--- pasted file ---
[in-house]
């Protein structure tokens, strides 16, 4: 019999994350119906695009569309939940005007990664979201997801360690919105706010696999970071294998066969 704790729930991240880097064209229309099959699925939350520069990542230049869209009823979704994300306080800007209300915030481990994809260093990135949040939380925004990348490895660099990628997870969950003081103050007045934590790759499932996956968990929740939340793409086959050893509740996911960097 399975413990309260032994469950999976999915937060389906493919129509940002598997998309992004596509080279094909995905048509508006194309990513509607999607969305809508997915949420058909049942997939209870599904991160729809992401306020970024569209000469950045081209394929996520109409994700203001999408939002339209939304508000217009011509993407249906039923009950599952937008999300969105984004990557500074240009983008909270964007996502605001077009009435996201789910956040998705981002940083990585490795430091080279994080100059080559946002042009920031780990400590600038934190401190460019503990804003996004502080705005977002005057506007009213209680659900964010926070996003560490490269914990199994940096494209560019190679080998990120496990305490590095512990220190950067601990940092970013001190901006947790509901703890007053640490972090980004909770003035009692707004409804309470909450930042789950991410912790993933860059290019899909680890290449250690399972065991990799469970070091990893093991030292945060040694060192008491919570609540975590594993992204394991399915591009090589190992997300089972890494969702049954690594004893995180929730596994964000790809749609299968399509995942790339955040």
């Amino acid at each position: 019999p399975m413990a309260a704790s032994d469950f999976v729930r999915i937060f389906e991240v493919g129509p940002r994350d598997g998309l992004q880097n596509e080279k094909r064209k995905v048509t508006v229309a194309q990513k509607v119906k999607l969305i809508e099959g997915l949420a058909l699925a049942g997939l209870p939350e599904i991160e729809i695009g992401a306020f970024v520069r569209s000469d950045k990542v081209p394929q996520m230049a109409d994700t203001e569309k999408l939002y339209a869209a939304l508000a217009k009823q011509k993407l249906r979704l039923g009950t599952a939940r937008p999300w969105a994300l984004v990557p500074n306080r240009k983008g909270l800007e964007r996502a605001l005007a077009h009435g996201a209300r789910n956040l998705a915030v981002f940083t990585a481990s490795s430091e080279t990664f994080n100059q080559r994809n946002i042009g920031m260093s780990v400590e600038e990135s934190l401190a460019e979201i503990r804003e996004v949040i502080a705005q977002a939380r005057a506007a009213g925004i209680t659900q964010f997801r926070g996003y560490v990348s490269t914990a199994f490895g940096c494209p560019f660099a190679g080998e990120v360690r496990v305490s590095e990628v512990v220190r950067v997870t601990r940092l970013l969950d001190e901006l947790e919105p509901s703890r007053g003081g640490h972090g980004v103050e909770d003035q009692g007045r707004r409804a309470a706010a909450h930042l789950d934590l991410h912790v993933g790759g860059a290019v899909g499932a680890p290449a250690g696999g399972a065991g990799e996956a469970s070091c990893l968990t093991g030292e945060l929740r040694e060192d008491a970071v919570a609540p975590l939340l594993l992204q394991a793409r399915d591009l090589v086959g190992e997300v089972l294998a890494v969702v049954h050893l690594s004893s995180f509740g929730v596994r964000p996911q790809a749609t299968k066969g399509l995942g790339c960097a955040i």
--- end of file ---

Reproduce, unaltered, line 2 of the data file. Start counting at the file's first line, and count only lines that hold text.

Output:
């Protein structure tokens, strides 16, 4: 019999994350119906695009569309939940005007990664979201997801360690919105706010696999970071294998066969 704790729930991240880097064209229309099959699925939350520069990542230049869209009823979704994300306080800007209300915030481990994809260093990135949040939380925004990348490895660099990628997870969950003081103050007045934590790759499932996956968990929740939340793409086959050893509740996911960097 399975413990309260032994469950999976999915937060389906493919129509940002598997998309992004596509080279094909995905048509508006194309990513509607999607969305809508997915949420058909049942997939209870599904991160729809992401306020970024569209000469950045081209394929996520109409994700203001999408939002339209939304508000217009011509993407249906039923009950599952937008999300969105984004990557500074240009983008909270964007996502605001077009009435996201789910956040998705981002940083990585490795430091080279994080100059080559946002042009920031780990400590600038934190401190460019503990804003996004502080705005977002005057506007009213209680659900964010926070996003560490490269914990199994940096494209560019190679080998990120496990305490590095512990220190950067601990940092970013001190901006947790509901703890007053640490972090980004909770003035009692707004409804309470909450930042789950991410912790993933860059290019899909680890290449250690399972065991990799469970070091990893093991030292945060040694060192008491919570609540975590594993992204394991399915591009090589190992997300089972890494969702049954690594004893995180929730596994964000790809749609299968399509995942790339955040």